Sacred Writings used to this day, in all the Jewish synagogues, are written on skins of basil, parchment, or vellum, sewed end to end, and rolled on two rollers, beginning at each end; so that, in reading from right to left, they roll off with the left, while they roll on with the right. Probably the place in the Prophet Isaiah, here referred to, was the lesson for that day; and Jesus unrolled the manuscript till he came to the place: then, after having read, he rolled it up again, and returned it to the officer, chap. iv. 20, the ruler of the synagogue, or his servant, whose business it was to take care of it. The place that he opened was probably the section for the day. See the table at the end of Deuteronomy, and the note at the end of that table.

    John Gill's Bible Commentary

    Ver. 17. And there was
    delivered unto him , etc.] By the Chazan, or minister, to whom he gave it again, ( Luke 4:20), for the Chazan of the synagogue, was, m , the minister f209 ; one part of whose business was, to deliver the book of the law to, and take it from him that read: when an high priest read, the method taken was this f210 ; the Chazan, or minister of the synagogue, took the book of the law, and gave it to the ruler of the synagogue, and the ruler of the synagogue gave it to the Sagan, and the Sagan gave it to the high priest, and the high priest stood and received, and read standing.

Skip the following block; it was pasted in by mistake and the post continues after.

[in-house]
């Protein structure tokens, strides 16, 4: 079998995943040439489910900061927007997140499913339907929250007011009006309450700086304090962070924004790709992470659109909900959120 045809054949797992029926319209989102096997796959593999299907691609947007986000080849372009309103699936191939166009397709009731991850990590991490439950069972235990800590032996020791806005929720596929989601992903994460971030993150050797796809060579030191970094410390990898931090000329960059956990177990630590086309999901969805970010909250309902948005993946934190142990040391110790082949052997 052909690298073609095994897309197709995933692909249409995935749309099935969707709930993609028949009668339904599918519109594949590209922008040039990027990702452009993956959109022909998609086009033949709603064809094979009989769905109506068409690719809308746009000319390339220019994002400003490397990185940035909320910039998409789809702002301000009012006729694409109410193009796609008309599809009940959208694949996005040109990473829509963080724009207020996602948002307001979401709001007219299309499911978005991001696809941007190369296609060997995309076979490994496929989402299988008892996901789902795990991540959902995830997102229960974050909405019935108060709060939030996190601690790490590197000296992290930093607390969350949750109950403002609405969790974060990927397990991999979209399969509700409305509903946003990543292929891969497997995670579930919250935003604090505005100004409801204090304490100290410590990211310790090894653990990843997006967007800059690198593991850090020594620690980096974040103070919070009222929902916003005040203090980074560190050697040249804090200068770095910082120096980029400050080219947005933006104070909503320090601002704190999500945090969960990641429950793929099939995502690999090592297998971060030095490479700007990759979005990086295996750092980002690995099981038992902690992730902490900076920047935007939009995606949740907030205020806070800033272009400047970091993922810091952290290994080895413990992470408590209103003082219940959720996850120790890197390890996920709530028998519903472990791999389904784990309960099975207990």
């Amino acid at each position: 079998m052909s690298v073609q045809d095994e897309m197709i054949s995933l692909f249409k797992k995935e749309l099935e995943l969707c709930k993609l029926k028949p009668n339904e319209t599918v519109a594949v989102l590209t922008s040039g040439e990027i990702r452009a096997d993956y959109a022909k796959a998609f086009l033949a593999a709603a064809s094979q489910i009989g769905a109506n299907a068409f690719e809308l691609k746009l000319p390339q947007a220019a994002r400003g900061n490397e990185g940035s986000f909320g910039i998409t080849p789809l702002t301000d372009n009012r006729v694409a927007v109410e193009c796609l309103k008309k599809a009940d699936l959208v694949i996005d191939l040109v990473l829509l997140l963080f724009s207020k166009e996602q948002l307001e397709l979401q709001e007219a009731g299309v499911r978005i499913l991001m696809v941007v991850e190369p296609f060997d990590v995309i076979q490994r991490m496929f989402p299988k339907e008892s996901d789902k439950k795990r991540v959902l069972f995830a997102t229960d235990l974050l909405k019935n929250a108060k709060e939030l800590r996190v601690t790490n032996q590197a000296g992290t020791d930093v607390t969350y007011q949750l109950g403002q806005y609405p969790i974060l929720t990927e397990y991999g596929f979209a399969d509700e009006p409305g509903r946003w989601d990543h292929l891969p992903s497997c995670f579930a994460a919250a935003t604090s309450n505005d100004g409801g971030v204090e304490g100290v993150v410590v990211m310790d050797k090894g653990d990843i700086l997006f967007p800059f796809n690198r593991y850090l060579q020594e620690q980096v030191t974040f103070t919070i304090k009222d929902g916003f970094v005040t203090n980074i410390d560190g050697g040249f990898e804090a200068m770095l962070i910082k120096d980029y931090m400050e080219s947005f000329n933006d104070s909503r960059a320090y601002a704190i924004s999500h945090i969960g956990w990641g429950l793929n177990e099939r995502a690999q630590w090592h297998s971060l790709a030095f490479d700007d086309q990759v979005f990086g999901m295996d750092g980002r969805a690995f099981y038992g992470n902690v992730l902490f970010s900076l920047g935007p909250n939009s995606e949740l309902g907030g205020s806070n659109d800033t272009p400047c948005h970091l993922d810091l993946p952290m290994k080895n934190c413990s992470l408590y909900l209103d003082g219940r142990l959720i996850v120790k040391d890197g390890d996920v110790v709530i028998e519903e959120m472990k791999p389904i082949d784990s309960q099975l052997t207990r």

The same method was observed, when a king read in the book of the law f211 ; but when a common priest, or an inferior person read, so much ceremony was not used, as to hand the book from one to another: the manner in their synagogues and schools, was this f212 ; the Chazan brought out the book of the law, and the priest read, and after him a Levite; then the Chazan of the synagogue brought the book of the law down, to the head of the captivity, and all the people stood; and he took the book of the law into his hands, and stood and read in it; and the heads of the schools stood with him, and the head of the university of Sofa interpreted it; and returned the book of the law to the Chazan, and he returned it to the chest.